Statistics for Sales Voicemails

Outbound prospecting is a numbers game. The more people you contact, the higher the likelihood that you’ll find someone interested in what you have to say. 

But with that said, research shows that leaving a voicemail message can be beneficial for sales reps, even if they don’t always get a callback.

Consider the following statistics:

With this in mind, it’s no wonder there is such resistance for sales representatives to leave effective sales voicemails.

The key is to not get discouraged if you don’t hear back from every sales voicemail message you leave. The goal should be to focus on leaving quality sales voicemails that provide value to the prospect and increase the likelihood of them calling you back, even if it’s just a small percentage.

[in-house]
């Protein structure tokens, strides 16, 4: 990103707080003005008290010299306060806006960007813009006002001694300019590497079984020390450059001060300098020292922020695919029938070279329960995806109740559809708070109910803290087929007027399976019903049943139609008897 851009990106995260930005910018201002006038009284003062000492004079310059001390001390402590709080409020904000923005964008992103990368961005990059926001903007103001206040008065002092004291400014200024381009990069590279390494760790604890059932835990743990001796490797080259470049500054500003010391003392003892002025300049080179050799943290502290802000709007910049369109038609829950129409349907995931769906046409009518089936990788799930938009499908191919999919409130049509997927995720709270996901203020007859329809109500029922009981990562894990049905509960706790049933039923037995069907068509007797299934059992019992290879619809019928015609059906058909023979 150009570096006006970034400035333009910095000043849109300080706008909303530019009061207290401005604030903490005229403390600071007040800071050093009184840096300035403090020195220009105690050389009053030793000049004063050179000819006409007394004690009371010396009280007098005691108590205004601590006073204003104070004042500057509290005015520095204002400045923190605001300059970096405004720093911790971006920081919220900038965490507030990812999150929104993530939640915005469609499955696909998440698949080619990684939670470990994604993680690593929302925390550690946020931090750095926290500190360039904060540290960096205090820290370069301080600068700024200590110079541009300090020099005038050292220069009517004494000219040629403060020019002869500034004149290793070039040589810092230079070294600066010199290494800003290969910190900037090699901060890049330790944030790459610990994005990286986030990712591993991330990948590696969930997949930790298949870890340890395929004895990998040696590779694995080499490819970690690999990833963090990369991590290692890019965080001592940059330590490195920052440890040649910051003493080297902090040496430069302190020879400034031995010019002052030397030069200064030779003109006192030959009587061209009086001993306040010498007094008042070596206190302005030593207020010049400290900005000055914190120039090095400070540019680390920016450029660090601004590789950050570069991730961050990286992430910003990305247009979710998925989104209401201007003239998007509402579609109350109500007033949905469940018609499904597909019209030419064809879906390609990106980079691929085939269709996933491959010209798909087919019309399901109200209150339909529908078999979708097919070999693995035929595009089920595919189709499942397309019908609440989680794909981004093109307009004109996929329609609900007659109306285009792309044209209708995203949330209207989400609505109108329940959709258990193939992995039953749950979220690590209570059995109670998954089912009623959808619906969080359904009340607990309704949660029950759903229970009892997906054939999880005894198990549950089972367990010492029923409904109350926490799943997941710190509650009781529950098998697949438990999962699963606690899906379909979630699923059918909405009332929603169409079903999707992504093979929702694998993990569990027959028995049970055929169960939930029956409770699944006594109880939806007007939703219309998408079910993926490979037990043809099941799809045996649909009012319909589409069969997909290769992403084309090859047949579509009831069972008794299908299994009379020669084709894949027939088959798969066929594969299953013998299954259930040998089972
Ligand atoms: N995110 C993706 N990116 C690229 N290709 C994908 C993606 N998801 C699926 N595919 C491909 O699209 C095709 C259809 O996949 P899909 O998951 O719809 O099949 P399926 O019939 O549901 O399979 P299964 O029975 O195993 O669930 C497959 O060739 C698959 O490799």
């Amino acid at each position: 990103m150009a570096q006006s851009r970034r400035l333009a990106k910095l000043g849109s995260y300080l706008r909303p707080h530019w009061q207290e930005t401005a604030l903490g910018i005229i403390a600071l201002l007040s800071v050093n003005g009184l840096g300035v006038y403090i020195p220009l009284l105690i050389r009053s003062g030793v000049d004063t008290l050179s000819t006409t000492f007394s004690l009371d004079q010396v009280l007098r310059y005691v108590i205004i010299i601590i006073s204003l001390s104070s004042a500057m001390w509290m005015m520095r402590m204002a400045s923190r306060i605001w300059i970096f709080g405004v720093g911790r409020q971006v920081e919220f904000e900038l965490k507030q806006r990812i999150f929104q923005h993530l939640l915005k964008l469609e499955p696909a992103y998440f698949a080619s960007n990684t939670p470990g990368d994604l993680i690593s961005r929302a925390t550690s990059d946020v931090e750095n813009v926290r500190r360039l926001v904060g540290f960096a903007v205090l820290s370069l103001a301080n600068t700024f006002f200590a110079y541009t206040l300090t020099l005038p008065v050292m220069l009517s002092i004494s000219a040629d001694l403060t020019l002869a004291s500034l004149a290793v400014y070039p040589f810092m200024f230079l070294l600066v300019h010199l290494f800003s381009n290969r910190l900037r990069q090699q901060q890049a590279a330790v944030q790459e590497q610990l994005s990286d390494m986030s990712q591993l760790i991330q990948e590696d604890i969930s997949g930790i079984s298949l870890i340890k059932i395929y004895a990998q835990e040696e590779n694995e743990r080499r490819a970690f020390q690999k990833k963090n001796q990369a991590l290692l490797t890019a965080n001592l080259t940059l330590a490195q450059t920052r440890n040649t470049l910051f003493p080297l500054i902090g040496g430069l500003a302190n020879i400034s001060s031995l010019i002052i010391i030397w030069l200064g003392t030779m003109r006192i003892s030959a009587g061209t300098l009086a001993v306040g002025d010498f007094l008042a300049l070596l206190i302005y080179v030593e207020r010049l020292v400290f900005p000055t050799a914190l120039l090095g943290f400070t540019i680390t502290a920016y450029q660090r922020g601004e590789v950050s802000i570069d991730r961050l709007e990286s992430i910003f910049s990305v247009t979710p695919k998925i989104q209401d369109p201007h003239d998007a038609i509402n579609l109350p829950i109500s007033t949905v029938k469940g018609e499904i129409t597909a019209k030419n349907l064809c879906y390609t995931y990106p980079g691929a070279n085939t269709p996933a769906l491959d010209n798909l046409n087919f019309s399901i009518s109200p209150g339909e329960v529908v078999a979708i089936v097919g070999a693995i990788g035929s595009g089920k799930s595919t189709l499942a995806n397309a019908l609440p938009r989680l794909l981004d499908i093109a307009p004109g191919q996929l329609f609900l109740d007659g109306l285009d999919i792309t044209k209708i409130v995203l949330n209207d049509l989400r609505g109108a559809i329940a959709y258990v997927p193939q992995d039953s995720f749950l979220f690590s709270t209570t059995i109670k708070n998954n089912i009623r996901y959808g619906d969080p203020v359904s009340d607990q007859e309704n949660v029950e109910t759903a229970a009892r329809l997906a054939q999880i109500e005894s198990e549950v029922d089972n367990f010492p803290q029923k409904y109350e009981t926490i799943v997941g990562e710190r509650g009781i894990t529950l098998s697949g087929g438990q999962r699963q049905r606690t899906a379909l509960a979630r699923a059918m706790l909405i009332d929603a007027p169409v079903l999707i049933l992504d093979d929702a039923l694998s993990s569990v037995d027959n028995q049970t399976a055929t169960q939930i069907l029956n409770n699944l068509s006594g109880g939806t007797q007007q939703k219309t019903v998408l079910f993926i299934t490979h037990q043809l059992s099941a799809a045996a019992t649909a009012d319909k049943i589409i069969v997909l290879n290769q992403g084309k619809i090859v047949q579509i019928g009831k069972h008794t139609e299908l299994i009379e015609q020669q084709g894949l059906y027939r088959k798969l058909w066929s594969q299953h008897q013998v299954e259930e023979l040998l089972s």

Seven Reasons You Should Be Leaving Sales Voicemails

Sales voicemails are still crucial for sales success for several reasons.

First, as mentioned earlier, leaving a sales voicemail can create familiarity when you eventually connect with the prospect.

Second, leaving a voicemail message shows that you are persistent and willing to go the extra mile to reach your potential client. This can help build rapport and trust – all essential to making a sale.

Leaving a sales voicemail also helps you stay top of mind with your prospect. If they consider using your product or service, hearing from you regularly (in a non-intrusive way) can help nudge them along in their decision-making process.

It’s important that you learn how to leave a voicemail that sounds professional. A few other reasons that sales reps should get used to leaving a sales voicemail include:

Improve chances of getting a callback

Let’s face it, if a prospect doesn’t know when you called them and the phone number is unknown (for apparent reasons), why would a prospect choose to call you back? Would you call an unknown number back? Most often, I wouldn’t.